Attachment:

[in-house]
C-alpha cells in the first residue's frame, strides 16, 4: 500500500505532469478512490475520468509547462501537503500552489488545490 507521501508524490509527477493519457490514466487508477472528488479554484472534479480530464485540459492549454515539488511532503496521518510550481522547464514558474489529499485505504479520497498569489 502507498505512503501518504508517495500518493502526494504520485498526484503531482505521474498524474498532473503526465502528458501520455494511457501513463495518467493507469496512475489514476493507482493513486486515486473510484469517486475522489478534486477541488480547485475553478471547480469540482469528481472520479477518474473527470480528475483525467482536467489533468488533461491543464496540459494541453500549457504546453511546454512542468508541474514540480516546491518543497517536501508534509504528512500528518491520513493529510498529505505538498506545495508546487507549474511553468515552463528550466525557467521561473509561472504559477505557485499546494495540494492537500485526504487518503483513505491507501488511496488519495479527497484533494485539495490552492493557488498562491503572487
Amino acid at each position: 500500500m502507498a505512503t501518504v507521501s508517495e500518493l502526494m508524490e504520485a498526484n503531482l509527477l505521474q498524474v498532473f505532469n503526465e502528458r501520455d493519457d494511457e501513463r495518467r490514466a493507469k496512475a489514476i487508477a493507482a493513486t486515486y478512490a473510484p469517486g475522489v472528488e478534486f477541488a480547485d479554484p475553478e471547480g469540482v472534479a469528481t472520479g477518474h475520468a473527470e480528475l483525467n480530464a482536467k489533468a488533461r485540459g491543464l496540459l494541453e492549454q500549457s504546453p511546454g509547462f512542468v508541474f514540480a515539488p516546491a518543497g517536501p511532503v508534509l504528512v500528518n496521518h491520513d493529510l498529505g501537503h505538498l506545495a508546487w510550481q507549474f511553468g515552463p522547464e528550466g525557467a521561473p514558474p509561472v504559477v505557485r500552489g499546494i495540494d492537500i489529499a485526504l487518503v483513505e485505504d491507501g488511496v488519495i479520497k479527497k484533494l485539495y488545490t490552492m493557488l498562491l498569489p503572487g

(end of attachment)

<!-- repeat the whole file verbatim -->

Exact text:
[in-house]
C-alpha cells in the first residue's frame, strides 16, 4: 500500500505532469478512490475520468509547462501537503500552489488545490 507521501508524490509527477493519457490514466487508477472528488479554484472534479480530464485540459492549454515539488511532503496521518510550481522547464514558474489529499485505504479520497498569489 502507498505512503501518504508517495500518493502526494504520485498526484503531482505521474498524474498532473503526465502528458501520455494511457501513463495518467493507469496512475489514476493507482493513486486515486473510484469517486475522489478534486477541488480547485475553478471547480469540482469528481472520479477518474473527470480528475483525467482536467489533468488533461491543464496540459494541453500549457504546453511546454512542468508541474514540480516546491518543497517536501508534509504528512500528518491520513493529510498529505505538498506545495508546487507549474511553468515552463528550466525557467521561473509561472504559477505557485499546494495540494492537500485526504487518503483513505491507501488511496488519495479527497484533494485539495490552492493557488498562491503572487
Amino acid at each position: 500500500m502507498a505512503t501518504v507521501s508517495e500518493l502526494m508524490e504520485a498526484n503531482l509527477l505521474q498524474v498532473f505532469n503526465e502528458r501520455d493519457d494511457e501513463r495518467r490514466a493507469k496512475a489514476i487508477a493507482a493513486t486515486y478512490a473510484p469517486g475522489v472528488e478534486f477541488a480547485d479554484p475553478e471547480g469540482v472534479a469528481t472520479g477518474h475520468a473527470e480528475l483525467n480530464a482536467k489533468a488533461r485540459g491543464l496540459l494541453e492549454q500549457s504546453p511546454g509547462f512542468v508541474f514540480a515539488p516546491a518543497g517536501p511532503v508534509l504528512v500528518n496521518h491520513d493529510l498529505g501537503h505538498l506545495a508546487w510550481q507549474f511553468g515552463p522547464e528550466g525557467a521561473p514558474p509561472v504559477v505557485r500552489g499546494i495540494d492537500i489529499a485526504l487518503v483513505e485505504d491507501g488511496v488519495i479520497k479527497k484533494l485539495y488545490t490552492m493557488l498562491l498569489p503572487g